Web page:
DSI implants are designed for monitoring and collecting data from conscious, freely moving animals.  Implants are offered in different sizes to support a variety of animal species including mice, rats, dogs and non-human primates. Several telemetry models are capable of monitoring ECG and blood pressure.

 
 

Short durations of functional endpoints are collected non-invasively from chemically or physically restrained animals that are connected to external  devices capable of monitoring surface ECG or blood pressure and recording  directly into an acquisition and analysis computer system.

 
 

ECG and blood pressure signals are collected from conscious, freely moving animals wearing a jacket which contains and protects a small JET device capable of monitoring cardiovascular data and transmitting data to an acquisition and analysis computer system.

 

1100 Arrhythmia articles citing DSI in Google Scholar





Arrhythmia Detection and Analysis

Traditional arrhythmia detection is accomplished by examining ECG waveforms to assess heart rate and rhythm. Anomalies are found by manually counting the number of normal complexes (p waves for atrial rate, QRS for ventricular) in a given time period, looking for variations in waveform morphology, and marking missing waveforms. Until recently with the release of Data Insights, previously developed software made only marginal improvements in this process.


Data Insights
Unlock the information in your data.


Data Insights™ offers an automated analysis method to accurately and consistently find, classify, and report on the arrhythmias within the ECG signal. The following table outlines the arrhythmia types, classifications, and quantification parameters available with Data Insights.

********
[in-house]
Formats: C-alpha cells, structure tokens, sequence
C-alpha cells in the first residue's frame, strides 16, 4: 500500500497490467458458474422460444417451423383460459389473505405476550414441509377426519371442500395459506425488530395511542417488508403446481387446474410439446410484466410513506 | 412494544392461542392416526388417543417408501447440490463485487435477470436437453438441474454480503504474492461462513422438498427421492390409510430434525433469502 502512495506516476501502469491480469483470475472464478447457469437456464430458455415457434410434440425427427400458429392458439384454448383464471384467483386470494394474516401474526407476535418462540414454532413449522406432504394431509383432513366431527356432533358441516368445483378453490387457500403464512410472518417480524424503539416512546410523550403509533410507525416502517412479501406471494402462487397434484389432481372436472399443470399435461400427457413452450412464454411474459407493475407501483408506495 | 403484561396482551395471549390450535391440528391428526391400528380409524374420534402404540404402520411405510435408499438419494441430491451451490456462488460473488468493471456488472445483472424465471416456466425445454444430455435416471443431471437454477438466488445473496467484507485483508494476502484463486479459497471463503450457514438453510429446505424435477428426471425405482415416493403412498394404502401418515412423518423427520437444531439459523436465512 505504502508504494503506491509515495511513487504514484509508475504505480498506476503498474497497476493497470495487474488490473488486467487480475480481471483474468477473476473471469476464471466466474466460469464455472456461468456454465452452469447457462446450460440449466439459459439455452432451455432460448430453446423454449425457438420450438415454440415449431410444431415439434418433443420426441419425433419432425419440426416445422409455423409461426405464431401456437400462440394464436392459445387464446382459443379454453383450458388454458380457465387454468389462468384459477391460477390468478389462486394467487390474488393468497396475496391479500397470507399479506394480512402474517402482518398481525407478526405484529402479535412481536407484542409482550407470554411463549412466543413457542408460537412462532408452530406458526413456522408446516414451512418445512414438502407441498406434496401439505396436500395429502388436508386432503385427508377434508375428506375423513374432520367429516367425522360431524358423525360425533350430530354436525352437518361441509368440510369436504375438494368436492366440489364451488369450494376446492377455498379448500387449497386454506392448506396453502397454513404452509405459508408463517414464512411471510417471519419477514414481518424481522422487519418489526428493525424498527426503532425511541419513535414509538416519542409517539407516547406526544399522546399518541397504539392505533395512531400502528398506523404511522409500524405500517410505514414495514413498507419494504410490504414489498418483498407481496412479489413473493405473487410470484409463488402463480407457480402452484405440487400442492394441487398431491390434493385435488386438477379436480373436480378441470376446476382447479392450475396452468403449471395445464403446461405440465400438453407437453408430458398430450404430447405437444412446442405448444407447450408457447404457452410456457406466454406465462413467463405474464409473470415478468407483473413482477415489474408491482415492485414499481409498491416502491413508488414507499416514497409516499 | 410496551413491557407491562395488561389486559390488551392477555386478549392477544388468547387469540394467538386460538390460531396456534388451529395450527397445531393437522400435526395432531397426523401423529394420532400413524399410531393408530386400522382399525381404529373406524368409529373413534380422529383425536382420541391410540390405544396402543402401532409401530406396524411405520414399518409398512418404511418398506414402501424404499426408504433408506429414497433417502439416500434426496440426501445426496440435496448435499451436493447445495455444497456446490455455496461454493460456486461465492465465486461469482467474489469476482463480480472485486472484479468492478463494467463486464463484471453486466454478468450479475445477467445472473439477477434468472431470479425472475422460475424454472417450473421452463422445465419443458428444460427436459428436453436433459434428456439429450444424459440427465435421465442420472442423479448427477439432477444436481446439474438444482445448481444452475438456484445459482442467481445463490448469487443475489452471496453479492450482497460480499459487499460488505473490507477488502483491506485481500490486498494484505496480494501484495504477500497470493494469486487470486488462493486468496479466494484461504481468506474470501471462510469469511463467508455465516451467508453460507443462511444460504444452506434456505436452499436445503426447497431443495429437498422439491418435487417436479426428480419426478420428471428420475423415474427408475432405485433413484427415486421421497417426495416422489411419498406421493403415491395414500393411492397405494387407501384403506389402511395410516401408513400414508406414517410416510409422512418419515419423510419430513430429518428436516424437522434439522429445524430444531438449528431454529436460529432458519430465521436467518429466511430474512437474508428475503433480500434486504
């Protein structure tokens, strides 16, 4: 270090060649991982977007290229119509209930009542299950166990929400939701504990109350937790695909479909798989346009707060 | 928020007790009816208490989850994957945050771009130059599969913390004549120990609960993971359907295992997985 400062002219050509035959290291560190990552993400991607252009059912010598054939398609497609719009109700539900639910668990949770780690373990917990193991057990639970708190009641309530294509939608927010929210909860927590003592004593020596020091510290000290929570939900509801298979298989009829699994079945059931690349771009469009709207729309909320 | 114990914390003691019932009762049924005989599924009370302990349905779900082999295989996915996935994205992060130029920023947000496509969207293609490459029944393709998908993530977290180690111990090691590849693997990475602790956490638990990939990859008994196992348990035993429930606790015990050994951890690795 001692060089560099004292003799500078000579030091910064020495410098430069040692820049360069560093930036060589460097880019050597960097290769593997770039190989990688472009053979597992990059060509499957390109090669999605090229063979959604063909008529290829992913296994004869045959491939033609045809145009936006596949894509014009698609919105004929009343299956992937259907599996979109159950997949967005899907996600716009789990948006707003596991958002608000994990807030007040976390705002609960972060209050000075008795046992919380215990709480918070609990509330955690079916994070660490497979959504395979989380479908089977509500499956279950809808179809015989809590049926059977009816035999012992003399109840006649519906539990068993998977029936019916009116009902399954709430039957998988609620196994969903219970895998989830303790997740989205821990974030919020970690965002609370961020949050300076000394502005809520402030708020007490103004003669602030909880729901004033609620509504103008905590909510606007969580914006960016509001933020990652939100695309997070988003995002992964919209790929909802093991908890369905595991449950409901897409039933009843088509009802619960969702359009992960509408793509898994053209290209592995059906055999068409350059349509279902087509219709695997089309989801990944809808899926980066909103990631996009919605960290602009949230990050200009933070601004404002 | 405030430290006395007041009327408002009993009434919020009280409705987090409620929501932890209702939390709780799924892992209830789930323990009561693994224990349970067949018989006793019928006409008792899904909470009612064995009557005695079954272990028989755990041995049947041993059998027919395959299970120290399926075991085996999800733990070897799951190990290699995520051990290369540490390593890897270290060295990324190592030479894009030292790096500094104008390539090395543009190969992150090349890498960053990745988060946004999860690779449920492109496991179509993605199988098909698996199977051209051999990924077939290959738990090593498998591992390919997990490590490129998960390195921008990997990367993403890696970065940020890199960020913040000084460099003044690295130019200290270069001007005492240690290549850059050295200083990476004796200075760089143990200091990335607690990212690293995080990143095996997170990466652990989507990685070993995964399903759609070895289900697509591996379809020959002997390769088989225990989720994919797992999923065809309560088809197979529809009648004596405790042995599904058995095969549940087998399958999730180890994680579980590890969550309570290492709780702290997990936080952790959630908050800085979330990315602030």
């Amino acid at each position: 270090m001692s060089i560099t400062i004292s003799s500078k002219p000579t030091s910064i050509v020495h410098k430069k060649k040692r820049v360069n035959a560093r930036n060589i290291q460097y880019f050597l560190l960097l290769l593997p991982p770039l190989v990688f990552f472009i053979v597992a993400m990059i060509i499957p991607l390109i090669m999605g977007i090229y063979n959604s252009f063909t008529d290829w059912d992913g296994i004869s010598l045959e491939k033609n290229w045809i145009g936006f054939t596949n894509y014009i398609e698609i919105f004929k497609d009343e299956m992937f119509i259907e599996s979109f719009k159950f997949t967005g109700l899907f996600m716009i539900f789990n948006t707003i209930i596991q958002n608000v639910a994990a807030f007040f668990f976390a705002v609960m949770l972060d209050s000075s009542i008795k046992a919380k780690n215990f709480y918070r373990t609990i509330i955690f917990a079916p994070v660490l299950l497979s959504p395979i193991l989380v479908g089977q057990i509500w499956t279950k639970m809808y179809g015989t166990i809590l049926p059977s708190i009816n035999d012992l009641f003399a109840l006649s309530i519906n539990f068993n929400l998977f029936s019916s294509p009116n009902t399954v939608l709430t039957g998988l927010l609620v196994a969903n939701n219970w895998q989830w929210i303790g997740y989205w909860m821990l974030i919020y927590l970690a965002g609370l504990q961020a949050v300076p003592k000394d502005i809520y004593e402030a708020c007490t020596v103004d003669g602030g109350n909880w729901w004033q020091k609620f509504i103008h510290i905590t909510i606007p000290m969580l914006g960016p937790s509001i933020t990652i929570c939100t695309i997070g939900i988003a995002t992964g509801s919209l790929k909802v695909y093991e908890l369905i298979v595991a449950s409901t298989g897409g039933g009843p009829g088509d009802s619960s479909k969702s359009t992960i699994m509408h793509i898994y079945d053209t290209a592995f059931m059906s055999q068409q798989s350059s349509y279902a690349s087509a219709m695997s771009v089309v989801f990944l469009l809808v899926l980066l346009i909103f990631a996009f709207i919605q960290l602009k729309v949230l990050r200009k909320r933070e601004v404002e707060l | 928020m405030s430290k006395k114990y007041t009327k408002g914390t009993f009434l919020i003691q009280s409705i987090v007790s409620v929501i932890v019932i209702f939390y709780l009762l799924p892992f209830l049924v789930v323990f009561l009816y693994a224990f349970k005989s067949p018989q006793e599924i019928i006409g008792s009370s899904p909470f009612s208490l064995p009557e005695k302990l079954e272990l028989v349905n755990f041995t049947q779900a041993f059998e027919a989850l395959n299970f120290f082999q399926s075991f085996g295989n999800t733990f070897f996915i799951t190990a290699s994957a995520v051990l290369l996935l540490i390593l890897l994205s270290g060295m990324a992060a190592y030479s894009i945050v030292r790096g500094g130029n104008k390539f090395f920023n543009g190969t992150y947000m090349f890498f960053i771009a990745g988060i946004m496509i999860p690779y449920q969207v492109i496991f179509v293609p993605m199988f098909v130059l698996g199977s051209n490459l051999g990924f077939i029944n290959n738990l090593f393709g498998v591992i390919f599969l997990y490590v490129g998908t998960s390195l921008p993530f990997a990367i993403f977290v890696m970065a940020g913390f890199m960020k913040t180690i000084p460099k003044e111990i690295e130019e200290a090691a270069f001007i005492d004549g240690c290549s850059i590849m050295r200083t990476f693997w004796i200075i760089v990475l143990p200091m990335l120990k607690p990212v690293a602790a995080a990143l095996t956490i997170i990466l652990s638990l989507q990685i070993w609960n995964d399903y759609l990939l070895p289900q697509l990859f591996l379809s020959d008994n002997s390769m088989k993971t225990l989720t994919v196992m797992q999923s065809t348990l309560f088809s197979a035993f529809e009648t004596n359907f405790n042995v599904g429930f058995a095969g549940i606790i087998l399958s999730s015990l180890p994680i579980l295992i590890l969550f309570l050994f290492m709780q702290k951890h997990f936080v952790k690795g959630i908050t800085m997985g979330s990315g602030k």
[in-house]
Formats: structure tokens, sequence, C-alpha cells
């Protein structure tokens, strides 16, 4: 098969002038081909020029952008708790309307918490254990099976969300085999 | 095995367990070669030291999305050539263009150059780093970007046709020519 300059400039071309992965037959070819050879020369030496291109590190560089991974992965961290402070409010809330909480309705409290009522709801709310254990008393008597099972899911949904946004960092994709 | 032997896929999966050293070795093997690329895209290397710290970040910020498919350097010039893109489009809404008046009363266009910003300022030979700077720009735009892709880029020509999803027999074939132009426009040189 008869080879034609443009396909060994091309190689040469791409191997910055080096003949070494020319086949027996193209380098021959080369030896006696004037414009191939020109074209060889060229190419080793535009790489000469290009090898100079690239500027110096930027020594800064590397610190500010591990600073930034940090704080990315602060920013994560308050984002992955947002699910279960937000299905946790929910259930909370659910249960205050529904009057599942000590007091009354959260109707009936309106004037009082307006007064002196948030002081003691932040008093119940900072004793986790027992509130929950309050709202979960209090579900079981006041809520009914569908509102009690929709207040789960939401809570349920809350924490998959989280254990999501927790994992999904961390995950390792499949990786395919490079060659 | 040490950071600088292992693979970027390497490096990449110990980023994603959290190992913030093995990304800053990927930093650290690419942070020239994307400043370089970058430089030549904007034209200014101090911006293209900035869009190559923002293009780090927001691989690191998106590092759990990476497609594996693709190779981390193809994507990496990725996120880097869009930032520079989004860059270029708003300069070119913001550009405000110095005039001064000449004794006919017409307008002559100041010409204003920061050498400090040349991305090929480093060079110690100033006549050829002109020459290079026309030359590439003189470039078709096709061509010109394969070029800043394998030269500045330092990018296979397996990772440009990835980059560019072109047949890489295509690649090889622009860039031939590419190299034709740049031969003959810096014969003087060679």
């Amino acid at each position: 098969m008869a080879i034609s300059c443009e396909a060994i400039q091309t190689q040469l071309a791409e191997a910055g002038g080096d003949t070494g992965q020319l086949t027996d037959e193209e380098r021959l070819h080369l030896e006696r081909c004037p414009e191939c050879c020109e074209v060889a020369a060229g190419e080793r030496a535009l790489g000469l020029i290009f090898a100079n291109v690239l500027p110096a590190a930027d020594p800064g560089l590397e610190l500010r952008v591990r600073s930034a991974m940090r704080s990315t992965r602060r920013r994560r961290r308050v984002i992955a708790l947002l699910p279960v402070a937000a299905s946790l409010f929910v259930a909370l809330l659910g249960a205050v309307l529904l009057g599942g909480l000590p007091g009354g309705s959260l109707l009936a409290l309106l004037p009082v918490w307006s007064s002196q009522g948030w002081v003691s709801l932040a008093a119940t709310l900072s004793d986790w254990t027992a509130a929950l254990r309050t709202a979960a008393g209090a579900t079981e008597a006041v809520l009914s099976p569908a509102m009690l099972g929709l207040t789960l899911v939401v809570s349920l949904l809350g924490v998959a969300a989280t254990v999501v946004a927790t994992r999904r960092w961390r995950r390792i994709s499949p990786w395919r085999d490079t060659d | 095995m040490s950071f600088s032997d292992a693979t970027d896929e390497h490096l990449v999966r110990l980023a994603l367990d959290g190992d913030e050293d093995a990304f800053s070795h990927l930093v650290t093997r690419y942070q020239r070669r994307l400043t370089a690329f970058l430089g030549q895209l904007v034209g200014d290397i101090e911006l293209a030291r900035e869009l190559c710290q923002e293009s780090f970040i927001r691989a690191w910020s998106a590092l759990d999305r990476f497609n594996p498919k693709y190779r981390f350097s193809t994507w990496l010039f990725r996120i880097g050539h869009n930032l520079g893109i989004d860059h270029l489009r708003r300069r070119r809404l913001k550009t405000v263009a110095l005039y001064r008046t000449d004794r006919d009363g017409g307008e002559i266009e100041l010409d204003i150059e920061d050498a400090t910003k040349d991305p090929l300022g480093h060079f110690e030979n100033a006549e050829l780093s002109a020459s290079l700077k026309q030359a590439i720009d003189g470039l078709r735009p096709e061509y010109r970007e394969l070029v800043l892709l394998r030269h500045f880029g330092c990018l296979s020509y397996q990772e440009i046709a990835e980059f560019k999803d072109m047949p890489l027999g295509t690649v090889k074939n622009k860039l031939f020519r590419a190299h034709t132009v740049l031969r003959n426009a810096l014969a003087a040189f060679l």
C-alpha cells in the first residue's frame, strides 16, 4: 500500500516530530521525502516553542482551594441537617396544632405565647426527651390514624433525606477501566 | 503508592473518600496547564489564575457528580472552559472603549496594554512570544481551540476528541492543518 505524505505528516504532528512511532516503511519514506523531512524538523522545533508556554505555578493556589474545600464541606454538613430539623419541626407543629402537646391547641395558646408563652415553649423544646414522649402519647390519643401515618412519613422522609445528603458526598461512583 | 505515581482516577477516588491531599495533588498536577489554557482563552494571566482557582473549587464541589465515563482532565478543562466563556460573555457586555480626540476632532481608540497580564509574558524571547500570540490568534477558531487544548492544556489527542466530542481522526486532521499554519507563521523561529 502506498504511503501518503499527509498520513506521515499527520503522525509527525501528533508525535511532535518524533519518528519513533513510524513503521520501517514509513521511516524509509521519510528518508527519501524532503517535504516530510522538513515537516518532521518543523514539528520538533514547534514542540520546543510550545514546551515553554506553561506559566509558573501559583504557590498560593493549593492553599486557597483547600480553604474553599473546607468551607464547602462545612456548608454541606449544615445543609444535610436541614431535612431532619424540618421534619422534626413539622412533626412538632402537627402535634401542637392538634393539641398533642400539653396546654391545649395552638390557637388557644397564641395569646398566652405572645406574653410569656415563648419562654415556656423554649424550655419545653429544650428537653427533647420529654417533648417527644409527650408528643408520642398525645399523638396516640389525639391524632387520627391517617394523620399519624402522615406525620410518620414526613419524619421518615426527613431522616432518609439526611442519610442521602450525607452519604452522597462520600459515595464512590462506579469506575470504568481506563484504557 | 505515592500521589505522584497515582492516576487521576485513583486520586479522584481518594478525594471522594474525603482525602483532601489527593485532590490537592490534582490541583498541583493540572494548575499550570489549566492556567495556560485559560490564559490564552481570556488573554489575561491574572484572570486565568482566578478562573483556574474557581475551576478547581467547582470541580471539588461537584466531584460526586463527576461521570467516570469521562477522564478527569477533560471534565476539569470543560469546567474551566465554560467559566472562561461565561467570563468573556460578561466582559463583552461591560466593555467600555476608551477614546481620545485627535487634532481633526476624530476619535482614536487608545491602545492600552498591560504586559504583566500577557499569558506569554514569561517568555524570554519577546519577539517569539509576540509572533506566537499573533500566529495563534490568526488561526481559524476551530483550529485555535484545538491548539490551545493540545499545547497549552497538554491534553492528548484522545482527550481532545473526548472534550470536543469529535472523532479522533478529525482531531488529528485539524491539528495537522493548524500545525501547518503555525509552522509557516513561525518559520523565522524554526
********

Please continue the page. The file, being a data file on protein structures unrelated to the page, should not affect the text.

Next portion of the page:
Types of Arrhythmias Classifications Reporting Parameters
Ventricular beats Runs of complexes Durations
Atrial beats Couplets Occurrences
Junctional beats Triplets Cycles per occurrence
Atrioventricular (AV) block Bigeminy Distribution
Sinus pause Trigeminy
Premature beats





 




DSI's bibliography search tool may help you find publications known to use DSI technology. It is searchable by keyword, title and author and references of interest can be easily exported. The following publications have been included as references to demonstrate how arrhythmias can be assessed and data applied to specific research applications.

References

Large Animal 

1Gauvin, D.V., Tilley, L. P., Smith, F. W. K. Jr., Theodore J. Baird. (2009). Spontaneous cardiac arrhythmias recorded in three experimentally- and drug-naive laboratory species (canine, primate, swine) during standard pre-study screening. Journal of Pharmacological and Toxicological Methods. 59(2) 57-61. doi: 10.1016/j.vascn.2008.12.001

Chui, R. W., Derakhchan, K. & Vargas, H. M. (2012). Comprehensive analysis of cardiac arrhythmias in telemetered cynomolgus monkeys over a 6 month period. Journal of Pharmacological and Toxicological Methods. 66(2):84-91. doi: 10.1016/j.vascn.2012.05.002

Cools, F., & Gallacher, D. (2009). Normal prevalence of cardiac arrhythmias in 24 h ECG recordings of chronically telemetered, healthy, freely moving beagle dogs. Journal of Pharmacological and Toxicological Methods, 60(2), 235–236. http://doi.org/10.1016/j.vascn.2009.04.112


Tilley, L. P., Smith, F. W. K., Oyama, M. A., & Sleeper, M. M. (2008). Manual of Canine and Feline Cardiology (Fourth Edition). Elsevier.